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Servats Tower, Bucklesbury

Also known as, or recorded in historical documents as;
Queen's Tower of Sernat; Sernes Tower in Bucklesburie; Sewtes; la Tour Servat; Cernets towre; Cernettes towre; Surnetistour; Sylvestre tour; Seruesse; Service;

In the civil parish of City Of London.
In the historic county of London and Middlesex.
Modern Authority of City and County of the City of London.
1974 county of Greater London.
Medieval County of City of London.

OS Map Grid Reference: TQ326810
Latitude 51.51305° Longitude -0.09021°

Servats Tower, Bucklesbury has been described as a probable Palace, and also as a certain Fortified Town House.

There are no visible remains.


Licence to crenellate issued to Willielmus Servat, civis et mercator in 1305 quandam turellam ultra portam mansi sui in Civitate praedicta, petra et calce de novo construere et Kernellare (To build anew in stone and lime and to crenellate a tower over the gate of his house within the City). This stood on the north side of Bucklesbury, with the Walbroke as part of its east boundary. Stow called the building 'an ancient and strong tower of stone', it was demolished in late C16.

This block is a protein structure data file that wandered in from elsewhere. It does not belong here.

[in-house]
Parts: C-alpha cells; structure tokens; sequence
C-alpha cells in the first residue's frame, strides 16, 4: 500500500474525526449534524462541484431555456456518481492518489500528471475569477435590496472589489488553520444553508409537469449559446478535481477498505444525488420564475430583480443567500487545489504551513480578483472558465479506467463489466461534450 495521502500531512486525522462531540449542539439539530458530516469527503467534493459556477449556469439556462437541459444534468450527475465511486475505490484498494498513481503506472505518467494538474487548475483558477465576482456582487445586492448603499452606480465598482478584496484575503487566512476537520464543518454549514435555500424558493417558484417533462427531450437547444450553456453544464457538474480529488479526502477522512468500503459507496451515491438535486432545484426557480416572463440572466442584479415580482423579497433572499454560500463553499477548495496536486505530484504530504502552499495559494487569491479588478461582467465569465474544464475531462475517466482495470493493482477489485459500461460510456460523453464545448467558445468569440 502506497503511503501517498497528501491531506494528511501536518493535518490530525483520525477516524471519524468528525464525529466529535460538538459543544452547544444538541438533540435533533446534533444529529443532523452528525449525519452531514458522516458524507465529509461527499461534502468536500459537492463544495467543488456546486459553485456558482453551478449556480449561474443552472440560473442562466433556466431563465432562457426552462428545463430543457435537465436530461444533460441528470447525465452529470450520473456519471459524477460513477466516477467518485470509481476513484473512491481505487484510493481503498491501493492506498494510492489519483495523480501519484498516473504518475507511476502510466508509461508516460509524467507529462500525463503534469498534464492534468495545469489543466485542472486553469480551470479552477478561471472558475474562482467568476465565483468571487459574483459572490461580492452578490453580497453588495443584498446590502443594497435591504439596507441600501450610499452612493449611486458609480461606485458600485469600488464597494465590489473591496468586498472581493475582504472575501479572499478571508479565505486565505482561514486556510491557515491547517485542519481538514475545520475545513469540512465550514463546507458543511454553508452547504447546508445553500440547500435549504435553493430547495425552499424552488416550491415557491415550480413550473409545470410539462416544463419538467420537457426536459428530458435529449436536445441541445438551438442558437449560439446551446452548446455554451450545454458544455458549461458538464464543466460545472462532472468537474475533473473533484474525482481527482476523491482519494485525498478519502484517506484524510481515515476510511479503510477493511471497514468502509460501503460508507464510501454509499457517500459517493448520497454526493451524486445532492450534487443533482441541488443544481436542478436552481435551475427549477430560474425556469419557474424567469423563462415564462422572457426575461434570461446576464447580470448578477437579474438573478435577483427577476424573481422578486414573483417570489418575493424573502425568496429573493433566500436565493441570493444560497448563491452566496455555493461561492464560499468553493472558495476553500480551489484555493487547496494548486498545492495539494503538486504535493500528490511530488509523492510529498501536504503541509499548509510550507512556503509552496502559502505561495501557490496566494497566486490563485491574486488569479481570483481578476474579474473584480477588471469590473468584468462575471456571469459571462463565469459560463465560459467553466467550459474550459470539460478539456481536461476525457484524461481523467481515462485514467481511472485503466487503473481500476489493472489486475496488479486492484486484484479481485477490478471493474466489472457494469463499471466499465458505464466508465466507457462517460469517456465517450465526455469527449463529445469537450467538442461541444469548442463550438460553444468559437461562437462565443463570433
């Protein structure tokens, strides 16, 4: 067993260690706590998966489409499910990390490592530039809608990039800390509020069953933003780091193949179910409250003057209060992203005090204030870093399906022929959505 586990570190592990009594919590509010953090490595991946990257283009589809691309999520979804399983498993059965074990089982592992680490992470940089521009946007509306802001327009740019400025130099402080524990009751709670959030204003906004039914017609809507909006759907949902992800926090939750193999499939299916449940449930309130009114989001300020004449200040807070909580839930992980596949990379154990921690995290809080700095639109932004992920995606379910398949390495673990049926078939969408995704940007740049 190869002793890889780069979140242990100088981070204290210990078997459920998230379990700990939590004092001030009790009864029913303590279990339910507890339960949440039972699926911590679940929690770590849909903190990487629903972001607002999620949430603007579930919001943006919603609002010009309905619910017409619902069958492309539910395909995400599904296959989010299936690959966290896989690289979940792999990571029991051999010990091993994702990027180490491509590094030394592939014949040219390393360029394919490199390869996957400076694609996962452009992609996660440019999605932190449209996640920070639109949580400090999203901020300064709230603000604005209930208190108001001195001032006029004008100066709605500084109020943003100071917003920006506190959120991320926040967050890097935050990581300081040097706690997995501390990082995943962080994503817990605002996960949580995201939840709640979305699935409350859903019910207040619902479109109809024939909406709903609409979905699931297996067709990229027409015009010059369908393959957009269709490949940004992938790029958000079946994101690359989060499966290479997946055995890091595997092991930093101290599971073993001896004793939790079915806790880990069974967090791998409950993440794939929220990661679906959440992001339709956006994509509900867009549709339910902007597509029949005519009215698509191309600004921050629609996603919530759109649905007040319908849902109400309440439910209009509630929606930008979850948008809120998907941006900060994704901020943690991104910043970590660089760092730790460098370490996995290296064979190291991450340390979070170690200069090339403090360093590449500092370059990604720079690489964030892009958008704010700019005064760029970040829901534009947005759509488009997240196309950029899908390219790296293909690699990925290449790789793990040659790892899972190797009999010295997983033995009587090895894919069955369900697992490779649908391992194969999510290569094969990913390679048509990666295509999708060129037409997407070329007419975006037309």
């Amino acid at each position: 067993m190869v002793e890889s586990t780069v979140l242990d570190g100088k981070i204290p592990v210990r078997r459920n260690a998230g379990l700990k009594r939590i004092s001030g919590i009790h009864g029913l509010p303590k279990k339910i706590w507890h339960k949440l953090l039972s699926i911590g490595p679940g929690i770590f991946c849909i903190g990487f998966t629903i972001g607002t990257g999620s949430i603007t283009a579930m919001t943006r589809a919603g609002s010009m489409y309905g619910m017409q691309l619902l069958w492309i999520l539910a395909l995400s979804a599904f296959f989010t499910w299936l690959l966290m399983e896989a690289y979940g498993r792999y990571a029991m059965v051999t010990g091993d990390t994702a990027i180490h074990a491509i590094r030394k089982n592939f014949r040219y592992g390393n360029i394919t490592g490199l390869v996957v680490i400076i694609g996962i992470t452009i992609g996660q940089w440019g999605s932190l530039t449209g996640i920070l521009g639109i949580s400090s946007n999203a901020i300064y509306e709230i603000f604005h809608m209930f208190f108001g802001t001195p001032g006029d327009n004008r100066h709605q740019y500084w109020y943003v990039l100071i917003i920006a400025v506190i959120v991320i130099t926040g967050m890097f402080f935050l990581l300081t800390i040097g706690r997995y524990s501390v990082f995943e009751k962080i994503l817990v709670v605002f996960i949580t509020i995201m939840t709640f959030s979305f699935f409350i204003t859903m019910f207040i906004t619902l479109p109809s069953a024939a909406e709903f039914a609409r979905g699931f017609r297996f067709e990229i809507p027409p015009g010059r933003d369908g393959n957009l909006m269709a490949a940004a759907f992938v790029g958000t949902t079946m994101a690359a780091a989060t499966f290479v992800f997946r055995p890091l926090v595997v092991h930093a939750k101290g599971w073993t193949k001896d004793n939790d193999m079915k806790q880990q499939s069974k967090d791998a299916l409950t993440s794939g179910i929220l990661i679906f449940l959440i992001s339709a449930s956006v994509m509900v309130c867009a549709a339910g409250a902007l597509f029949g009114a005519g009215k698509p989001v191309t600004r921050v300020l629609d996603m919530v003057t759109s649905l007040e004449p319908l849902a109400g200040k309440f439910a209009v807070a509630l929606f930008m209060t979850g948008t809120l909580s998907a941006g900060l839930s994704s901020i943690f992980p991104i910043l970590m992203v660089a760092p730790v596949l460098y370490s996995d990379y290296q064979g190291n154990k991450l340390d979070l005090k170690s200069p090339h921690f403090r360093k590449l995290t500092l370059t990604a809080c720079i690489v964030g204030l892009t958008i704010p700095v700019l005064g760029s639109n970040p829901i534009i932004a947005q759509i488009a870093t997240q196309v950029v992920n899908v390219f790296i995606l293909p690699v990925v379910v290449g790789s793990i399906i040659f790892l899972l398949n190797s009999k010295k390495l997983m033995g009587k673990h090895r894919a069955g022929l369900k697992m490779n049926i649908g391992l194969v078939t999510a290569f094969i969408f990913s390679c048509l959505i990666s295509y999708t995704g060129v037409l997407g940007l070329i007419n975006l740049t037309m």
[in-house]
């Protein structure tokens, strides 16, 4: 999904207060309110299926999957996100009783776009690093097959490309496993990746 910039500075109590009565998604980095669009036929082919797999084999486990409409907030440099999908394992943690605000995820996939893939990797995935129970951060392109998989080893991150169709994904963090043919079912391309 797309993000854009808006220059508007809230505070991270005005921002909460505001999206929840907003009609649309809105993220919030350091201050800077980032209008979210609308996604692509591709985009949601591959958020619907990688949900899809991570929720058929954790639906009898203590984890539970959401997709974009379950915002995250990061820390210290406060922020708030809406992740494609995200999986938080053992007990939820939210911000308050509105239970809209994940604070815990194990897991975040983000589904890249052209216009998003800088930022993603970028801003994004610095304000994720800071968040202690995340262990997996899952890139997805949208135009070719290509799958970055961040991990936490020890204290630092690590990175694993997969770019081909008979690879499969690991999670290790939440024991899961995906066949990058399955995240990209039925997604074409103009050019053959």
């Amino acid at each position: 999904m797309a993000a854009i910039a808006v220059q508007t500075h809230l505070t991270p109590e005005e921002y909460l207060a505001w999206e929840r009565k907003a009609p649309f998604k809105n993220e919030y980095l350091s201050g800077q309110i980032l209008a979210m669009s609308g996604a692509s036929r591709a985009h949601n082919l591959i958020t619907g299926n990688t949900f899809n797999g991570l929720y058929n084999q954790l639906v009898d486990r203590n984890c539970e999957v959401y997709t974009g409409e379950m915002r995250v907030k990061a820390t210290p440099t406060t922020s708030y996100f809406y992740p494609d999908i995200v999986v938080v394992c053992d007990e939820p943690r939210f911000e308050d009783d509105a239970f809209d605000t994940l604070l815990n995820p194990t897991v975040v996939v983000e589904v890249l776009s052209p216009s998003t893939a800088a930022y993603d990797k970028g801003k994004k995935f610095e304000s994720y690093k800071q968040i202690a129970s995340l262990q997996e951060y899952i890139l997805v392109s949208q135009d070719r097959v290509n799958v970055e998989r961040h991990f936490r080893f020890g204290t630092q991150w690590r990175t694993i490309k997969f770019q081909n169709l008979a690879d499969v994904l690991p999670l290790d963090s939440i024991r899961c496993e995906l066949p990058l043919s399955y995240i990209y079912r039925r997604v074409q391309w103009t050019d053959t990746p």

Sernes Tower in Bucklesberie, was sometimes the kinges house. Edward the third in the eighteenth yeare of his reigne, appoynted his Exchaunge of monyes therein to be kept, and in the 32. hee gaue the same Tower to his free Chappell of Saint Stephen at Westminster. (Stow)

A Royal licence to crenellate was granted in 1305 Oct 3 (Click on the date for details of this licence.).


The house was acquired by Queen Isabella in 1317 and housed the Great Wardrobe until 1333. However it would seem unlikely the house was used as a personal royal residence but just for the offices, residences and storehouses of the Wardrobe and its staff where the position close to London's markets would make it most useful.
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This record last updated 26/07/2017 09:21:01

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